Carrier Oil- A dilutant for essential oils

carrier oils

A carrier oil is an oil used to dilute an essential oil. Most often you’ll see almond oil being used but you can also use coconut oil, olive, apricot, avocado, macadamia, hemp, flaxseed or walnut. Any unrefined, raw oil, and preferably organic of course. Coconut oil absorbs into the skin very quickly without leaving a sticky or greasy residue, but it does have a strong fragrance. I usually use hemp, macadamia and avocado as that’s what I have in my pantry and fridge, and they don’t have a strong scent. Use the same oils in the kitchen and your medicine chest.

Why Do We Need A Carrier Oil?
Some essential oils are quite strong so they need to be broken down with a milder oil. Oregano and Wintergreen for example are both ‘hot’ oils, meaning they’re so strong they may actually burn your skin if applied directly. This is especially true for sensitive skin. And the area you’re applying it to makes a difference. Feet can usually take oils applied straight, but your face, neck and chest is more tender so should be diluted.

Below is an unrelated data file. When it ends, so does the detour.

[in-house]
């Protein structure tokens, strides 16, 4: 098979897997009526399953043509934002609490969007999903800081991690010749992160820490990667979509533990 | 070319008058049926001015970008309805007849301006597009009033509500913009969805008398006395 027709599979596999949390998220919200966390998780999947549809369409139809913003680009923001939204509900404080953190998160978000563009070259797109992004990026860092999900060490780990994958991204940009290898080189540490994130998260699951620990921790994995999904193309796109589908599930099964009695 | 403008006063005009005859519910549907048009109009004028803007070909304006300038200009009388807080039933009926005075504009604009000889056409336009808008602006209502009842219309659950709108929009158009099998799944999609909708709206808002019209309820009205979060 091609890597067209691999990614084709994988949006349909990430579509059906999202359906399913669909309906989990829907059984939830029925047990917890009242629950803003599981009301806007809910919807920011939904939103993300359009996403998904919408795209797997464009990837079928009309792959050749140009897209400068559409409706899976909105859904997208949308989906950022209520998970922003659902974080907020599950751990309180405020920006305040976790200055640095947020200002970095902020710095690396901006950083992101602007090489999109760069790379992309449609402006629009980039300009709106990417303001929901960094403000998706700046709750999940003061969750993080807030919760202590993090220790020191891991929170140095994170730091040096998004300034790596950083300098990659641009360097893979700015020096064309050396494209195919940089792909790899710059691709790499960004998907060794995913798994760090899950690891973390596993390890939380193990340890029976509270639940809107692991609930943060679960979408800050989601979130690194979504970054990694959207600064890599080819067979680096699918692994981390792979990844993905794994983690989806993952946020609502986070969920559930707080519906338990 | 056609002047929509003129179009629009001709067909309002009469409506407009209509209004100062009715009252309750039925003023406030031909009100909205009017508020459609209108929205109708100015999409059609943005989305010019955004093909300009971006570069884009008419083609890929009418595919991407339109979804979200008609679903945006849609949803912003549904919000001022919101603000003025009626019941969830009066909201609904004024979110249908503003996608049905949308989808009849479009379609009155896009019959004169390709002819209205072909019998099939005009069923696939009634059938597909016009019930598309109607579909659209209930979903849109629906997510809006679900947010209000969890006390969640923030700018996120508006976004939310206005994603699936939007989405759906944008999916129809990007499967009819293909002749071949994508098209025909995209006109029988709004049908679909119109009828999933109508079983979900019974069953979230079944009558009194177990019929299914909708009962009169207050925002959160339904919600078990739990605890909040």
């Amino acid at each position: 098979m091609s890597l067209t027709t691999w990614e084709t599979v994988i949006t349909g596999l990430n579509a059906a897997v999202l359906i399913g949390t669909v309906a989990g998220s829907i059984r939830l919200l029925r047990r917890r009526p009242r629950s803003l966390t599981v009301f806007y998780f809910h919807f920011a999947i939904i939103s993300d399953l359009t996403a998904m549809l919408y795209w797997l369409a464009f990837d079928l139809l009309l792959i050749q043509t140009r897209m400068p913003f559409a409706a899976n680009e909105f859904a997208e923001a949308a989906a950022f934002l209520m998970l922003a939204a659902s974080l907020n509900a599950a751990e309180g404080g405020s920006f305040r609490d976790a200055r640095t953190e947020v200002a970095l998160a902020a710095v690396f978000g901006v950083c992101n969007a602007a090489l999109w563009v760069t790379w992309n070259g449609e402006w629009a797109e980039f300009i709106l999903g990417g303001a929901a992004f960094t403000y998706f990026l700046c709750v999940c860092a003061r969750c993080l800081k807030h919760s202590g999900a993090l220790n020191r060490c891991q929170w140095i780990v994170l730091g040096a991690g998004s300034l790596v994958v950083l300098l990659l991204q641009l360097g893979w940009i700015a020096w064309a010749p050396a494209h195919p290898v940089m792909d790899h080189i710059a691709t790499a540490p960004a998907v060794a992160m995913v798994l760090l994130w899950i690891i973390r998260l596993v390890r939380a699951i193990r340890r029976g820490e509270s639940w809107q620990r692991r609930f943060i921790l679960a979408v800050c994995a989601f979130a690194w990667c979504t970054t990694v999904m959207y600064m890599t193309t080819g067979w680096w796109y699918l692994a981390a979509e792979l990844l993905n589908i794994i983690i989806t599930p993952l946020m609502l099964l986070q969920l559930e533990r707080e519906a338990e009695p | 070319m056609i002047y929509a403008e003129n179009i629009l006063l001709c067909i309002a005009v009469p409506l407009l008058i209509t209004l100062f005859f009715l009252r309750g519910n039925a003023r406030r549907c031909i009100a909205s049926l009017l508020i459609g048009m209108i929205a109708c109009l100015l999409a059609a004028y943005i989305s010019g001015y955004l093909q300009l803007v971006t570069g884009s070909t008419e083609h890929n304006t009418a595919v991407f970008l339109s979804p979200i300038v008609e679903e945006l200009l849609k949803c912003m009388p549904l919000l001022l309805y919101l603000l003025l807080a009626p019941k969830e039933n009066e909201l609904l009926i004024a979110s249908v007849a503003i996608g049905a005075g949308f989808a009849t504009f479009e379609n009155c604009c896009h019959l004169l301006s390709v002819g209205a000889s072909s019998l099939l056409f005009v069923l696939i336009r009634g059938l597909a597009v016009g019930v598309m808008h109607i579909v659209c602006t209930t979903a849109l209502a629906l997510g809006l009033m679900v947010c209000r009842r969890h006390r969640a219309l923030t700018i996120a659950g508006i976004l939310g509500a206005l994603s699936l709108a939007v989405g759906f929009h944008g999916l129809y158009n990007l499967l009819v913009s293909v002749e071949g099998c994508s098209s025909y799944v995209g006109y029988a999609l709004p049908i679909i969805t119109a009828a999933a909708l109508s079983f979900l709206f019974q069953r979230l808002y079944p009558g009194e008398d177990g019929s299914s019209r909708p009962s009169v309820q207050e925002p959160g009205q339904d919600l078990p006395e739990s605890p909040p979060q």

It’s also a good idea to dilute your oils when applying to an infant, toddler, small child or animals. You’ll also need to dilute your oil when you want to get a small amount of essential oil over a large area – like for a massage.

How To Use A Carrier Oil
The easiest way is to add the carrier oil into the palm of you hand then add in a few drop of your essential oil. Or you can make more by using a jar (for oils that solidify in winter) or a squeezey bottle for massaging. Roller bottles are fun as you can make fragrances to rub on your wrists and behind your ears. Or try a spray bottle – this’ll make it easy to apply a diluted blend of oils onto scraped knees, small scratches and insect bites. Solid oils are good for chest rubs, and sore muscles. I usually add 1 drop of essential oil per tablespoon – ish.
Use only 100% ‘pure essential’ oils – never a ‘fragrant’ oil. These are synthetic, smelly, toxic and nasty.

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